Tuesday, September 18, 2012

Book Review: With Every Letter

Author: Sarah Sundin
Publication Date: September 2012
Publisher: Revell
Series: Wings of a Nightingale # 1

As part of a World War II morale-building program, flight nurse Lt. Mellie Blake begins an anonymous correspondence with Lt. Tom MacGilliver in North Africa. As their letters crisscross the Atlantic, they develop a deep friendship. But when they're both transferred to Algeria, will their future be held hostage by the past---or will they reveal their identities?

This book is set during WWII and that aspect wins me over every time. I am always curious to read stories that are set during huge historical happenings like various wars, epidemics, etc. just to see if an author can successfully write through that and allow the characters to take on the identity and the mindset that someone would have had during that time in the past. I love historical fiction and that genre will always be an absolute must for me. Plus the woman on the front cover looks strong and any woman serving in WWII whether she be a nurse or just supporting the cause my growing a victory garden has won my heart already!!


Lt. Mellie Blake is serving as a flight nurse and loves her job and the compassion that she feels for her patients. Her only wish is that she had more friends or even a more normal lifestyle. Her mother died when she was young and she spent most of her life traveling all over the world with her father and never making any lasting friendships. Her life is in need of a positive change and she receives that and so much more when she is approached by a head nurse and asked to participate in a letter writing experience in which she will serve as an anonymous pen pal to a soldier overseas.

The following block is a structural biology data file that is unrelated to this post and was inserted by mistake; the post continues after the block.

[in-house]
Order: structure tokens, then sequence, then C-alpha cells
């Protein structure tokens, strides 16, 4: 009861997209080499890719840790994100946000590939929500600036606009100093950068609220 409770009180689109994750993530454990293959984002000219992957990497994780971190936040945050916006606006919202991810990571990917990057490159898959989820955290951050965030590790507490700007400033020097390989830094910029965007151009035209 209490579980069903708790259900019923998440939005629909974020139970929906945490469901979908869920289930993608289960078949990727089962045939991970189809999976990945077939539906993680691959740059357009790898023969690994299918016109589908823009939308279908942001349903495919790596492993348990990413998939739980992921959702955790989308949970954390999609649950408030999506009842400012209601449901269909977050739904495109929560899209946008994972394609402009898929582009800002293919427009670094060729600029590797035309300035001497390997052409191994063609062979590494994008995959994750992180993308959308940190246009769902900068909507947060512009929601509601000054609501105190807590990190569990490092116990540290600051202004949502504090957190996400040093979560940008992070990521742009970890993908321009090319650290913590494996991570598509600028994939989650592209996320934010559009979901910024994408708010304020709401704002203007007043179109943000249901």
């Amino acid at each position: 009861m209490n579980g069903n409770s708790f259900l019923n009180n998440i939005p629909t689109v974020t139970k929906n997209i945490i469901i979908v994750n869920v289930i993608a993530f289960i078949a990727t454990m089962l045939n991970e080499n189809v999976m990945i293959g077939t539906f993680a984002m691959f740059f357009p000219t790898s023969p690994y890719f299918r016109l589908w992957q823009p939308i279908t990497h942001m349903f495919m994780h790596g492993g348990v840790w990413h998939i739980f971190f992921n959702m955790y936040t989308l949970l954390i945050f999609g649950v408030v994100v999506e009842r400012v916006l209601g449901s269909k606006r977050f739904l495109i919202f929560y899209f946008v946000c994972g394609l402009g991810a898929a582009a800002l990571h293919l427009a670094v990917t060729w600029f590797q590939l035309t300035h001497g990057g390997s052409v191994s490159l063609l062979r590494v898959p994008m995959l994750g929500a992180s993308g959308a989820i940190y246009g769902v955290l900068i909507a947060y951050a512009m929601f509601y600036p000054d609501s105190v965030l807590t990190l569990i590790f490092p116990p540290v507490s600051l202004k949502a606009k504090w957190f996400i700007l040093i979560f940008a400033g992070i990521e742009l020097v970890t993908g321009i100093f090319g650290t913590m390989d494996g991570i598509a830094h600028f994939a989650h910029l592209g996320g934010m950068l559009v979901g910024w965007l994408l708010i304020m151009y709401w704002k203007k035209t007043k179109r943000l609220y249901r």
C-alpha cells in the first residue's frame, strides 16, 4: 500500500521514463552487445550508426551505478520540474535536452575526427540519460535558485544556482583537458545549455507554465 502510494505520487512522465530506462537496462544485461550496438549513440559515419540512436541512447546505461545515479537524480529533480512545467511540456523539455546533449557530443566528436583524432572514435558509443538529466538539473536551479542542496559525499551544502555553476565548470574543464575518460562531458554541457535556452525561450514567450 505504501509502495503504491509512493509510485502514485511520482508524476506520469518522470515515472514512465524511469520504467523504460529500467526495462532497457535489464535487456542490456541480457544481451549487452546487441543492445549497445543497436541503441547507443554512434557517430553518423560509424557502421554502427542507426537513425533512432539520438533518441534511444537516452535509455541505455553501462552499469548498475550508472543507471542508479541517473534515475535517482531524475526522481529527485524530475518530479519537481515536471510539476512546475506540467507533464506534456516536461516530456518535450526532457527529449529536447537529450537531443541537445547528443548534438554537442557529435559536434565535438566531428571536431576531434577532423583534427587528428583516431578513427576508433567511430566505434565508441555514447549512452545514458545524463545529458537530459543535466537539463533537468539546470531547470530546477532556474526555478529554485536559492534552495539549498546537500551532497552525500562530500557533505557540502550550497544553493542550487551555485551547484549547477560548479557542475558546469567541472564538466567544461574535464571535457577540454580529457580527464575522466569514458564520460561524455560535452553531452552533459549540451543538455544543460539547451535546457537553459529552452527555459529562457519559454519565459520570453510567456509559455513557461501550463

Once Mellie and Tom started to writing letters back and forth to one another I knew that I had fallen in love with each of their characters. I loved Tom because he was so modest, yet sounded unbelievable handsome. He had such a loving and understanding personality. The men that served on his battalion looked up to him and admired him. There was a mutual respect between him and most of the men who answered to him. This was shocking for me to discover because most Lieutenants are harsh and some even abuse the title given to them. Tom was different. He was in the shadow of his father who served before him, and whom I do not gather many people liked very much. His father had the reputation of a mean and gruff man, and I can see Tom’s character trying to change that.


Tom and Mellie are both good for one another. They are both at points in their lives where they feel somewhat lost and alone. They both do not feel like they fit in. Mellie has a hard time reaching out and meeting new people, while Tom, even though he is extremely well-liked, has a hard time forming lasting relationship with others. Through their anonymous letters it is clear to the reader that two brand new characters are being developed. The letters allow Mellie and Tom to completely be themselves and open up in a way that they have never really done with an individual before. I looked forward to reading each new letter as they appeared on the pages.


The reality of the war-time circumstances that Mellie and Tom were in became more apparent towards the middle and end of the book; the situations were made realistic by the actions of each character. The book highlights specific instances when both Tom and Mellie’s expertise are needed in order pull off exquisite plans and actions; therefore, exemplifying the brave and intuitive nature of each one to make the best decisions for everyone. I loved reading what was happening around both of them as they were usually in different countries. Sundin recaptures a very moving and touching war experience through each character and gives anyone with an appreciation for history a closer glance inside it.


This was a book that can be expressed beyond the words that I have written here. Anyone could find some sort of connection with this book if you have ever felt alone or the sense of rejection. Therefore, I strongly encourage you to look into Mellie and Tom’s adventures and see if you think you have what it takes to replace either one of them on the front lines!


Available September 2012 at your favorite bookseller from Revell, a division of Baker Publishing Group.


***Thank you to the publishers at Revell for providing me with a free copy of this book for review purposes***

1 comment:

  1. Chelsey - thank you so much for the "charming" review :) I'm glad you enjoyed Tom & Mellie's story.